Future Work

Apple Mandates a "Return to Office."​ Why, Why Now, and Is it Right?

This newsletter, I want to dive into the big news regarding Apple implementing its hybrid work model starting in September 2022.

In previous articles, I talked about the need for changes in what modern offices should look like and what companies should do to attract people to those reimagined workplaces.

This week, I want to dive into the big news regarding Apple implementing its hybrid work policy starting next month.

What is happening at Apple?

Apple has set a September 5 deadline for corporate employees to return to the Santa Clara office for at least three days a week: Tuesday, Thursday, and an extra day depending on individual teams.

Despite recent outbreaks of the Omicron variant in the United States, Apple's CEO Tim Cook shared in a company memo last week that there is a clear rationale behind the deadline. He shared that the return-to-office plans are to preserve "the in-person collaboration that is so essential to our culture," reiterating a point he made last year.

"The truth is that there has been something essential missing from this past year: each other. Video conference calling has narrowed the distance between us, to be sure, but there are things it simply cannot replicate."

The memo is the latest development in the company's hybrid work model, announced 14 months ago. It has since undergone various changes due to COVID-19 outbreaks and employees' backlash. In May, Ian Goodfellow, Apple's director of machine learning, departed the company after two years to rejoin Google, citing the main reason being the return-to-work policy.

Why now? The time has changed.

Apple's memo has prompted predictions of a further 5% attrition, according to Jason Calacanis in a recent episode of This week in Startups. Jason also offers some possible explanations for the timing of the announcement:

  • Leaving is less attractive. Compared to last year, when the economy was roaring, people had a choice of where they could work. Now, there's a hiring freeze at major tech companies and startups. Startups are also paying less.
  • Companies have also become more cost-conscious and want more out of their employees, expecting higher efficiency in the process to avoid further lay-offs.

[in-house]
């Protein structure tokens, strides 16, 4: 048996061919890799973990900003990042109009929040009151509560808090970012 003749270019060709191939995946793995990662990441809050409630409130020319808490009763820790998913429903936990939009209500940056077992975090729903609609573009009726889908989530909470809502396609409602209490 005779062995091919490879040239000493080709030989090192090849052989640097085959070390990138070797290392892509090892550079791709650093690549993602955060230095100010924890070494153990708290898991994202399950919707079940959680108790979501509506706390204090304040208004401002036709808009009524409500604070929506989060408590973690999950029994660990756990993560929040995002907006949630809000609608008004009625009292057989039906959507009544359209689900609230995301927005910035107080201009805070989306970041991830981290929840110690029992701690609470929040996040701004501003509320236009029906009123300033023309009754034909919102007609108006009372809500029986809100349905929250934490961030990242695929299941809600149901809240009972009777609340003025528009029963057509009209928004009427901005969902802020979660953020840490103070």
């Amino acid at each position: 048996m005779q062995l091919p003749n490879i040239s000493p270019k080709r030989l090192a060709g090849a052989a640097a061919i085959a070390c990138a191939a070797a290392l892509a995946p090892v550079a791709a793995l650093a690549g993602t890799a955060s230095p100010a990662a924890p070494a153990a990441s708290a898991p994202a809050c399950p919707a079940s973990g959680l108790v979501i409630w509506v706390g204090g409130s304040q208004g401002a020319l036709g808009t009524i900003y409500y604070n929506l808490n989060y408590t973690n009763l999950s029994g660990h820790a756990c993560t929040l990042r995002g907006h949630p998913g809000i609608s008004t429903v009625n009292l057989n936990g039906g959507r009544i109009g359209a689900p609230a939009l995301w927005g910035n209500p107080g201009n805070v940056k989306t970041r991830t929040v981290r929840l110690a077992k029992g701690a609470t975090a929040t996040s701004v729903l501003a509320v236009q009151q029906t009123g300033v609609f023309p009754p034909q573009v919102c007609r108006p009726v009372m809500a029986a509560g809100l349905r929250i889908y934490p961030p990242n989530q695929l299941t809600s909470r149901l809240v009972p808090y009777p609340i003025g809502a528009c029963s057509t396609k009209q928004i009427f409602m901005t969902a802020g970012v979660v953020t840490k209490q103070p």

• Employees can no longer use the COVID excuse to not come into the office. Not because COVID is over, but because life has returned to normal for almost everyone. If people can go out, travel, and do other things they couldn't do during the height of the pandemic, they can't make a case for not coming into the office.

All of the above reasons make it compelling for Apple to execute its return-to-office plan now.

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Tesla and the 40-hour in-person work week.

Many consider Apple's stance hardline compared to other tech giants such as Facebook and Twitter, where employees can opt to work from anywhere permanently even after the pandemic. Others argue it is still lenient compared to Tesla and Elon Musk's "infamous" mandate.

In June, Elon Musk issued a mandate requiring Tesla employees to return to work at least 40 hours in the office or "pretend to work somewhere else." Besides the unnecessarily strong wording, the email stirred debates as most companies are moving toward hybrid, per McKinsey.  

I support Elon Musk's decision even as a staunch proponent of hybrid work. In this week's episode of "People People 2023", host Ruby Nguyen brought up the issue and asked if I would do the same if I were Musk. To her surprise, I answered yes.

I reason that every company is different, and the decision to go hybrid depends on the company's goals and hybrid culture. To me, company hybrid culture does not mean baristas in the office, game rooms, or napping zone, but rather what they stand for as a company.

Apple Return To the Office Elon Musk

For a PRODUCTION company like Tesla, it is an essential part of their culture to show up at the factories to design and assemble cars. Musk argues that being physically present at the factories can help the factory workers not to feel like they are 2nd class employees while the executives work at leisurely locations.

In comparison, for a KNOWLEDGE-based company like Airbnb, with a "belong anywhere" culture, they can happily adopt the "remote-first" work model. You can find more about this in an article I wrote back in June in response to Musk's email.

"At the end of the day, every company will have to reflect deeply on the work to be done, and the culture and community of employees that will make this happen."

Is Apple making a mistake with its return to office policy?

Apple employees have already launched a petition protesting the return to the office. The group, called "Apple Together", points out that Apple's valuation doubled during the pandemic when most corporate employees were working from home."

The new hybrid work policy with the demand for 3 days in the office is already a huge shift from previous full-time office policies. The company has found a great alternative to either working from anywhere policy or fully remote policy, and offers amazing facilities for those who come in. These facilities do come with long commutes and force people to live in expensive areas.

As I shared in "People People" last week, it will come down to a fundamentally simple question: are people lucky to work for me, or am I lucky to have these people?

With all the resistance within Apple, it seems Cook & co are thinking the former. And if alongside Goodfellow, many others choose to leave Apple, the company may need to revisit its stance and policy.

As Tim Cook wrote in the same memo:

"We also know that we still have a lot to learn. And we are committed to listening, adapting, and growing together in the weeks and months ahead."

Let's hope they do.

Have a great and employee-centric week,

Daan

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